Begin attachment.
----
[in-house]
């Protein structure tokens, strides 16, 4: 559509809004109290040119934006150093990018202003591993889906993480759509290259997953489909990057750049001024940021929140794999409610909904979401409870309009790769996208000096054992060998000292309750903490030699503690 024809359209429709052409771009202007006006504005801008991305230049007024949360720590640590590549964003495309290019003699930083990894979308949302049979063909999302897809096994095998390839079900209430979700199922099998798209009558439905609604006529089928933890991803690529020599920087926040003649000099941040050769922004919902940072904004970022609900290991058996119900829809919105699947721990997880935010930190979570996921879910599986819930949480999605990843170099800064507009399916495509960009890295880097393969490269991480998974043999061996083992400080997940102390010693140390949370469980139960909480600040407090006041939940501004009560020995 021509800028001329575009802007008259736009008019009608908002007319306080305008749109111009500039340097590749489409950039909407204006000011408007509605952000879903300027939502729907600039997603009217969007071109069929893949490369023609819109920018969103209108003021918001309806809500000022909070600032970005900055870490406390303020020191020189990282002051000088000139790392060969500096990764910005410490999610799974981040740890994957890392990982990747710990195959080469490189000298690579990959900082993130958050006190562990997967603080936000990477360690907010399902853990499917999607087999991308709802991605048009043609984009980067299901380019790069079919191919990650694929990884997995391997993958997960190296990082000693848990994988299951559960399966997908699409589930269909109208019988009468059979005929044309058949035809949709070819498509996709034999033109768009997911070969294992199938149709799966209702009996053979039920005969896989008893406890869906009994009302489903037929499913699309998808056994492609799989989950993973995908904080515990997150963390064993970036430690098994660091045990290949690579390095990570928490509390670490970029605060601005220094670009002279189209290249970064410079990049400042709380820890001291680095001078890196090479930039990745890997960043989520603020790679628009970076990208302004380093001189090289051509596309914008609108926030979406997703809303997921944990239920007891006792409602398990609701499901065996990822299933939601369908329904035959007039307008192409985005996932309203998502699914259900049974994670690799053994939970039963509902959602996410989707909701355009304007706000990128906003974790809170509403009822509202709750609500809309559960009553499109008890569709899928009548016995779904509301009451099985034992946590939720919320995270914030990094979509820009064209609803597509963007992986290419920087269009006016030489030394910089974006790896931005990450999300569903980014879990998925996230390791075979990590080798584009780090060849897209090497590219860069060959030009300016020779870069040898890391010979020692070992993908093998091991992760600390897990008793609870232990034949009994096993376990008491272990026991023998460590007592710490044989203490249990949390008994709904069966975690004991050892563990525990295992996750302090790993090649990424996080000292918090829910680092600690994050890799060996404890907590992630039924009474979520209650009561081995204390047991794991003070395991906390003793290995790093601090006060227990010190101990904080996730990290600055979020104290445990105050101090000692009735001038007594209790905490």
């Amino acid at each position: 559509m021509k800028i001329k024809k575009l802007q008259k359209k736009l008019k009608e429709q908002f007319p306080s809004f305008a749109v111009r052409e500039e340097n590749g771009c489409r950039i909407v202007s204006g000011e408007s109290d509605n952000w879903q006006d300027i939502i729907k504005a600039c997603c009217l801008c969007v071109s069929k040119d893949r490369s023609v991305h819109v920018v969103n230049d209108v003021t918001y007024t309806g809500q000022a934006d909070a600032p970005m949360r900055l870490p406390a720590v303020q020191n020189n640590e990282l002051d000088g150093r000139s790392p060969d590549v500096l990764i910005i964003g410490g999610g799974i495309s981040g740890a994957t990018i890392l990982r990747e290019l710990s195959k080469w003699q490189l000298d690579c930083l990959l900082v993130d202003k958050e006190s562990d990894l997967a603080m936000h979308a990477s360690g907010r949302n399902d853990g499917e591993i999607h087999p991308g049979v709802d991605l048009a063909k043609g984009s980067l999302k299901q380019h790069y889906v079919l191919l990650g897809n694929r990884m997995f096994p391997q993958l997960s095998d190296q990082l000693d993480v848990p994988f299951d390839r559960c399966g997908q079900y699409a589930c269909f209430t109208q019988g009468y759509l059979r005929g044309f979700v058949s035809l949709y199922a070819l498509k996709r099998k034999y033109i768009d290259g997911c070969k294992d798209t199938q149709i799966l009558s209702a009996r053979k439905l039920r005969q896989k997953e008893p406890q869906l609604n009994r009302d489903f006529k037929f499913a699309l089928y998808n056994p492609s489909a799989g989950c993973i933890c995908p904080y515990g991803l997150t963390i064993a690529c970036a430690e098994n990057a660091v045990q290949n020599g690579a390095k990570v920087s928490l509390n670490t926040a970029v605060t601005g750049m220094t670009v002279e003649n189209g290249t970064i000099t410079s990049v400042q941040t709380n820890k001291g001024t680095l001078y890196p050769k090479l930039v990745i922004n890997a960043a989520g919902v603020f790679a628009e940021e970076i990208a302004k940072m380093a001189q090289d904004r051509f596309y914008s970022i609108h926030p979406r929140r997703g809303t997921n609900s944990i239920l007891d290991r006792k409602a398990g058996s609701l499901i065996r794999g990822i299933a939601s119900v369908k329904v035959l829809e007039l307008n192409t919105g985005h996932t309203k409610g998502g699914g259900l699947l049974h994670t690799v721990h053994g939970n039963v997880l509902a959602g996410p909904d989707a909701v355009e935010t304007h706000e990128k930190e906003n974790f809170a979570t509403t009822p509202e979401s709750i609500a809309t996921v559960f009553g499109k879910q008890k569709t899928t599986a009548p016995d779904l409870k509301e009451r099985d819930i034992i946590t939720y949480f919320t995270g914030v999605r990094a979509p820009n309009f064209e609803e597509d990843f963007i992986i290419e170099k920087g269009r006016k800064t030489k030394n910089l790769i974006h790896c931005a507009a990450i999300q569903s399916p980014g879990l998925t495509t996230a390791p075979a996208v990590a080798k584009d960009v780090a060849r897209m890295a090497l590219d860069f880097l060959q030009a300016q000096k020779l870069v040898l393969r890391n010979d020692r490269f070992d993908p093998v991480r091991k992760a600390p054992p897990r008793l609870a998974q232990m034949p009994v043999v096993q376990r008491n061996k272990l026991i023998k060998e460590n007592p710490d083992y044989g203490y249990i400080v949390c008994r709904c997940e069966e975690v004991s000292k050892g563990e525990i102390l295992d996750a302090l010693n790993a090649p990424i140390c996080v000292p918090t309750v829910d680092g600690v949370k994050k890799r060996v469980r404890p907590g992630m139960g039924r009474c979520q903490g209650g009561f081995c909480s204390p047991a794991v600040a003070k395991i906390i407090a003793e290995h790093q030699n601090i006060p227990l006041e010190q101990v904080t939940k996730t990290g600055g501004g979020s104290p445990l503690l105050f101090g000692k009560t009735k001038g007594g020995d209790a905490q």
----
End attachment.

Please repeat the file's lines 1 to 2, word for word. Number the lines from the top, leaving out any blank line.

[in-house]
């Protein structure tokens, strides 16, 4: 559509809004109290040119934006150093990018202003591993889906993480759509290259997953489909990057750049001024940021929140794999409610909904979401409870309009790769996208000096054992060998000292309750903490030699503690 024809359209429709052409771009202007006006504005801008991305230049007024949360720590640590590549964003495309290019003699930083990894979308949302049979063909999302897809096994095998390839079900209430979700199922099998798209009558439905609604006529089928933890991803690529020599920087926040003649000099941040050769922004919902940072904004970022609900290991058996119900829809919105699947721990997880935010930190979570996921879910599986819930949480999605990843170099800064507009399916495509960009890295880097393969490269991480998974043999061996083992400080997940102390010693140390949370469980139960909480600040407090006041939940501004009560020995 021509800028001329575009802007008259736009008019009608908002007319306080305008749109111009500039340097590749489409950039909407204006000011408007509605952000879903300027939502729907600039997603009217969007071109069929893949490369023609819109920018969103209108003021918001309806809500000022909070600032970005900055870490406390303020020191020189990282002051000088000139790392060969500096990764910005410490999610799974981040740890994957890392990982990747710990195959080469490189000298690579990959900082993130958050006190562990997967603080936000990477360690907010399902853990499917999607087999991308709802991605048009043609984009980067299901380019790069079919191919990650694929990884997995391997993958997960190296990082000693848990994988299951559960399966997908699409589930269909109208019988009468059979005929044309058949035809949709070819498509996709034999033109768009997911070969294992199938149709799966209702009996053979039920005969896989008893406890869906009994009302489903037929499913699309998808056994492609799989989950993973995908904080515990997150963390064993970036430690098994660091045990290949690579390095990570928490509390670490970029605060601005220094670009002279189209290249970064410079990049400042709380820890001291680095001078890196090479930039990745890997960043989520603020790679628009970076990208302004380093001189090289051509596309914008609108926030979406997703809303997921944990239920007891006792409602398990609701499901065996990822299933939601369908329904035959007039307008192409985005996932309203998502699914259900049974994670690799053994939970039963509902959602996410989707909701355009304007706000990128906003974790809170509403009822509202709750609500809309559960009553499109008890569709899928009548016995779904509301009451099985034992946590939720919320995270914030990094979509820009064209609803597509963007992986290419920087269009006016030489030394910089974006790896931005990450999300569903980014879990998925996230390791075979990590080798584009780090060849897209090497590219860069060959030009300016020779870069040898890391010979020692070992993908093998091991992760600390897990008793609870232990034949009994096993376990008491272990026991023998460590007592710490044989203490249990949390008994709904069966975690004991050892563990525990295992996750302090790993090649990424996080000292918090829910680092600690994050890799060996404890907590992630039924009474979520209650009561081995204390047991794991003070395991906390003793290995790093601090006060227990010190101990904080996730990290600055979020104290445990105050101090000692009735001038007594209790905490």